Late September marked the first quarter of in-person and hybrid classes at Bellevue College since the pandemic. For a lot of people, this meant the first time that they had classes on campus rather than online. Isn’t it cool to finally see what a college’s campus is like after having already gone there for a year? The classrooms, the buildings, the student union, and all of those flyers posted around campus give people a sense of normalcy. But among the posters for classes, clubs and other activities lies an innocuous little flyer that simply says “WORK FROM HOME POSITIONS: Part-Time or Full-Time Positions Available.” The poster then goes on to promise pay above the minimum wage (which is $13.50 in Bellevue) flexible schedules and travel and scholarship opportunities. It all seems like a great thing for a college student, especially one who needs money for tuition or to get back on their feet after the pandemic. It seems too good to be true.
When the QR code on the flyer is scanned, it takes the user to a website called “Work For Students,” which promises that students can start working within the week they apply and that no experience is necessary. However, after a closer look at the fine print, the website appears to be run by Vector Marketing, which uses multi-level marketing to sell Cutco knives and other kitchen products. So, what is a multi-level marketing company? To put it simply, a multi-level marketing company is a type of company that relies on sales representatives to sell the company’s products to their family, friends, or acquaintances. At the same time, recruiting new people to act as sales representatives for the company so that those who recruited them can get a percentage of whatever sales commissions they make. Those new sales representatives then buy or loan products from the company in order to start selling, and the cycle continues anew. That means that the people at the top of the pyramid make the most money, while those at the lowest part of the pyramid rarely see anything that could be considered an income. Well-known examples of companies that use this strategy are Amway, Herbalife, doTerra, and LuLaRoe, the latter of which has been described as a “leggings scam.” It is worth noting that a documentary on the company called “LuLaRich” is available on Amazon, which takes a deep dive into how former members’ experiences with deceptive and predatory practices by the company.
On the Work for Students website, there is a link that sends visitors to the Better Business Bureau, where a few red flags start to appear. Vector Marketing has a 2.3-out-of-5 star rating based on customer reviews, but even though the reviews are said to be from customers, a large portion of the reviews seem to be from former distributors. Those reviews allege that Vector Marketing had them give a list of contacts that they could sell Cutco products to or recruit as new distributors. Some complaints even accused Vector of continuing to use their name to contact people on their contact lists even after they left Vector Marketing. But most troubling of all, some reviews have alleged that they did not get paid while they were trained or had trouble getting paid in general. Unsurprisingly, there were numerous complaints claiming predatory recruiting practices targeting high school and college students. While all of those complaints have been resolved, a clear pattern of behavior has started to emerge. But complaints to the Better Business Bureau are just the tip of the iceberg when it comes to questionable employment practices.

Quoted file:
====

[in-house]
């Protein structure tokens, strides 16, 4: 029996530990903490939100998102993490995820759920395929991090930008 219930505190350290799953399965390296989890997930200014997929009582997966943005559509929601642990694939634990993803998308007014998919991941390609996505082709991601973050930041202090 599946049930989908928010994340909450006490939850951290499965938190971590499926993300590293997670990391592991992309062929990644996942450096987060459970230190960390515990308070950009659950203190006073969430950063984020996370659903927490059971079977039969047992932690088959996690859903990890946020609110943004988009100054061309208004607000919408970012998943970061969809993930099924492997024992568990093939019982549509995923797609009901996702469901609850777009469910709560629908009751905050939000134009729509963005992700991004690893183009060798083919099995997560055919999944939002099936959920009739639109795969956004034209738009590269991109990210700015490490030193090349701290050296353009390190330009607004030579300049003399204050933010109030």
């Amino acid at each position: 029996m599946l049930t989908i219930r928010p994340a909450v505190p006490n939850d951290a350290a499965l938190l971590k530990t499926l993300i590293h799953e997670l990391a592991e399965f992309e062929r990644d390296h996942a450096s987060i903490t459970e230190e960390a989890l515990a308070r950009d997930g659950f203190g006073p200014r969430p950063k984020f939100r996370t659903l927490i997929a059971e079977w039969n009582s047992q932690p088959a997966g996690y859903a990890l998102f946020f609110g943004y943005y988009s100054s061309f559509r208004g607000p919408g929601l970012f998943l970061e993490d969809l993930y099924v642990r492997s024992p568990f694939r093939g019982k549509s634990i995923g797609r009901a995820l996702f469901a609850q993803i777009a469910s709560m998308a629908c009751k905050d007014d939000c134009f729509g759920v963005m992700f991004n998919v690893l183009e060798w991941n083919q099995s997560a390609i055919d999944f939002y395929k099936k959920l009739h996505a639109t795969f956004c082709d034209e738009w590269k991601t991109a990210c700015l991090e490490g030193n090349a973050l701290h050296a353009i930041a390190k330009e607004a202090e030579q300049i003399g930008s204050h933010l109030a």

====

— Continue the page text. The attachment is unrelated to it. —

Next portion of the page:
Vector Marketing was sued by distributors who were not paid for three five-hour days as part of an in-person training program, which violated the Fair Labor Standards Act. Vector Marketing argued that they didn’t have to pay those employees because they were not employees, and therefore not entitled to wages, much less minimum wage or overtime. The case was settled for 6.75 million dollars and Vector Marketing did not admit to any liability. At the same time, other college newspapers have warned about Vector Marketing exploiting college students and using predatory recruiting practices, showing that Vector Marketing is at the very best predatory and at worst a scam.
But besides the questionable labor practices, it is worth discussing that the flyers posted around the main campus didn’t have Vector Marketing listed as the employer, despite most other employment flyers clearly listing the organization that was recruiting new employees. At the same time, the posters used a similar style and color scheme as actual job resource posters put up by the college, along with many other approved posters in the school. It might just be a coincidence, with it being a possibility that everyone decided to use the same design style from Canva. But the theory that someone saw a similarly colored and designed poster and decided to create a flyer that looked similar to actual approved flyers cannot be disproven. The problem that arises from that is students who see those posters believe that Bellevue College believes that Vector Marketing is a good employment opportunity for students. All of this shows that the tactics used by Vector Marketing are at the very least predatory, and showcase questionable ethics.
At the end of the day, everyone reading this is going to need to go into the workforce and earn money, and even if it isn’t with Vector Marketing, there are still good rules of thumb to follow when looking for a job. Two of them include the idea that if you need to pay money for a job, it’s not a job, and if it’s too good to be true, it probably is. It’s best to keep that in mind the next time a random flyer promises well-paying jobs for college students with everything a college student could possibly want. After all, the last thing anyone wants is to get scammed.